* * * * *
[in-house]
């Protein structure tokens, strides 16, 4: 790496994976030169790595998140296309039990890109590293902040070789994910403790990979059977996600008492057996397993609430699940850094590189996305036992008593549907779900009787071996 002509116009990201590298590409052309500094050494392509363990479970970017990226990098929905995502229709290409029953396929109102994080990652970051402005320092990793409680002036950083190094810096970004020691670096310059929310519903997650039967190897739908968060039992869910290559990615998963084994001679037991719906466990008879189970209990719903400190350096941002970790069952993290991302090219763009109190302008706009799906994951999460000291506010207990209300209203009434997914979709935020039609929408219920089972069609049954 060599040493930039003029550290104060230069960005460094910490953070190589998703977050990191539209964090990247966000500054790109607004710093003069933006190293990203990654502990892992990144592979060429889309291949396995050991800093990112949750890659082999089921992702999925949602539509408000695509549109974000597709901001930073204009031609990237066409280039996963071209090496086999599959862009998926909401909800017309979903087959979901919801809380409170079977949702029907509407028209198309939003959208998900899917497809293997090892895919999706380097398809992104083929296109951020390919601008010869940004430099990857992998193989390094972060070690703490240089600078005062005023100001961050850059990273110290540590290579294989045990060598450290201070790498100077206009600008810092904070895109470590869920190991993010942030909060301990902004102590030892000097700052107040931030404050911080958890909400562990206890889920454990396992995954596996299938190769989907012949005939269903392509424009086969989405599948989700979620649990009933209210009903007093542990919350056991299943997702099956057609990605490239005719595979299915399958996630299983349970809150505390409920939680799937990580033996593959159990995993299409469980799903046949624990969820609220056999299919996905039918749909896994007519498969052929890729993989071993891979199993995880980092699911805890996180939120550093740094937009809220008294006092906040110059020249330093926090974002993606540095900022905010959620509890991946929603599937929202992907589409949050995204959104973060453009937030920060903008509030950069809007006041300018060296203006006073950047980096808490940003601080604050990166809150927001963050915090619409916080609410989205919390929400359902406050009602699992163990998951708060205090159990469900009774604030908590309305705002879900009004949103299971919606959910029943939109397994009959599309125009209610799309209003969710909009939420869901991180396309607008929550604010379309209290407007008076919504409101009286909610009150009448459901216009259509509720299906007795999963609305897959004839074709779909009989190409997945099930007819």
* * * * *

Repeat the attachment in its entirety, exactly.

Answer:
[in-house]
């Protein structure tokens, strides 16, 4: 790496994976030169790595998140296309039990890109590293902040070789994910403790990979059977996600008492057996397993609430699940850094590189996305036992008593549907779900009787071996 002509116009990201590298590409052309500094050494392509363990479970970017990226990098929905995502229709290409029953396929109102994080990652970051402005320092990793409680002036950083190094810096970004020691670096310059929310519903997650039967190897739908968060039992869910290559990615998963084994001679037991719906466990008879189970209990719903400190350096941002970790069952993290991302090219763009109190302008706009799906994951999460000291506010207990209300209203009434997914979709935020039609929408219920089972069609049954 060599040493930039003029550290104060230069960005460094910490953070190589998703977050990191539209964090990247966000500054790109607004710093003069933006190293990203990654502990892992990144592979060429889309291949396995050991800093990112949750890659082999089921992702999925949602539509408000695509549109974000597709901001930073204009031609990237066409280039996963071209090496086999599959862009998926909401909800017309979903087959979901919801809380409170079977949702029907509407028209198309939003959208998900899917497809293997090892895919999706380097398809992104083929296109951020390919601008010869940004430099990857992998193989390094972060070690703490240089600078005062005023100001961050850059990273110290540590290579294989045990060598450290201070790498100077206009600008810092904070895109470590869920190991993010942030909060301990902004102590030892000097700052107040931030404050911080958890909400562990206890889920454990396992995954596996299938190769989907012949005939269903392509424009086969989405599948989700979620649990009933209210009903007093542990919350056991299943997702099956057609990605490239005719595979299915399958996630299983349970809150505390409920939680799937990580033996593959159990995993299409469980799903046949624990969820609220056999299919996905039918749909896994007519498969052929890729993989071993891979199993995880980092699911805890996180939120550093740094937009809220008294006092906040110059020249330093926090974002993606540095900022905010959620509890991946929603599937929202992907589409949050995204959104973060453009937030920060903008509030950069809007006041300018060296203006006073950047980096808490940003601080604050990166809150927001963050915090619409916080609410989205919390929400359902406050009602699992163990998951708060205090159990469900009774604030908590309305705002879900009004949103299971919606959910029943939109397994009959599309125009209610799309209003969710909009939420869901991180396309607008929550604010379309209290407007008076919504409101009286909610009150009448459901216009259509509720299906007795999963609305897959004839074709779909009989190409997945099930007819």